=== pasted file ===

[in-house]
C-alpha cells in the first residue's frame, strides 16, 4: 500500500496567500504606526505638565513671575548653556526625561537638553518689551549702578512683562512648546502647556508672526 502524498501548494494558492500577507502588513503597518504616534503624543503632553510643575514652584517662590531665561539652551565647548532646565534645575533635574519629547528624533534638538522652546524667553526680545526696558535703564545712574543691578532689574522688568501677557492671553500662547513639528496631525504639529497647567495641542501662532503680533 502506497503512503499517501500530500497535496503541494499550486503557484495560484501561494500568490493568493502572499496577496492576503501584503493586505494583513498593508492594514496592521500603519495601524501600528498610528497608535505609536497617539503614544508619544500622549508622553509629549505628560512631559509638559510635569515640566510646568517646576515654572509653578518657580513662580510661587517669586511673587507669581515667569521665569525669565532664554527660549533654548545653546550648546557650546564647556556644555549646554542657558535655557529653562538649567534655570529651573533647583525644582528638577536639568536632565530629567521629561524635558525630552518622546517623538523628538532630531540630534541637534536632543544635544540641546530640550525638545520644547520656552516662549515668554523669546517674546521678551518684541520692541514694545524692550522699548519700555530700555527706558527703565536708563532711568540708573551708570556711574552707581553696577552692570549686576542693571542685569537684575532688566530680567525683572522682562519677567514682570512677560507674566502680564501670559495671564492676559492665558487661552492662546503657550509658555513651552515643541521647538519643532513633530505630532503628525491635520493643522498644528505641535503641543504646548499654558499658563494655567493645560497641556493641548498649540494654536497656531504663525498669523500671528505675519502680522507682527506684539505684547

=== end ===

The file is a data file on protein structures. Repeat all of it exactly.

[in-house]
C-alpha cells in the first residue's frame, strides 16, 4: 500500500496567500504606526505638565513671575548653556526625561537638553518689551549702578512683562512648546502647556508672526 502524498501548494494558492500577507502588513503597518504616534503624543503632553510643575514652584517662590531665561539652551565647548532646565534645575533635574519629547528624533534638538522652546524667553526680545526696558535703564545712574543691578532689574522688568501677557492671553500662547513639528496631525504639529497647567495641542501662532503680533 502506497503512503499517501500530500497535496503541494499550486503557484495560484501561494500568490493568493502572499496577496492576503501584503493586505494583513498593508492594514496592521500603519495601524501600528498610528497608535505609536497617539503614544508619544500622549508622553509629549505628560512631559509638559510635569515640566510646568517646576515654572509653578518657580513662580510661587517669586511673587507669581515667569521665569525669565532664554527660549533654548545653546550648546557650546564647556556644555549646554542657558535655557529653562538649567534655570529651573533647583525644582528638577536639568536632565530629567521629561524635558525630552518622546517623538523628538532630531540630534541637534536632543544635544540641546530640550525638545520644547520656552516662549515668554523669546517674546521678551518684541520692541514694545524692550522699548519700555530700555527706558527703565536708563532711568540708573551708570556711574552707581553696577552692570549686576542693571542685569537684575532688566530680567525683572522682562519677567514682570512677560507674566502680564501670559495671564492676559492665558487661552492662546503657550509658555513651552515643541521647538519643532513633530505630532503628525491635520493643522498644528505641535503641543504646548499654558499658563494655567493645560497641556493641548498649540494654536497656531504663525498669523500671528505675519502680522507682527506684539505684547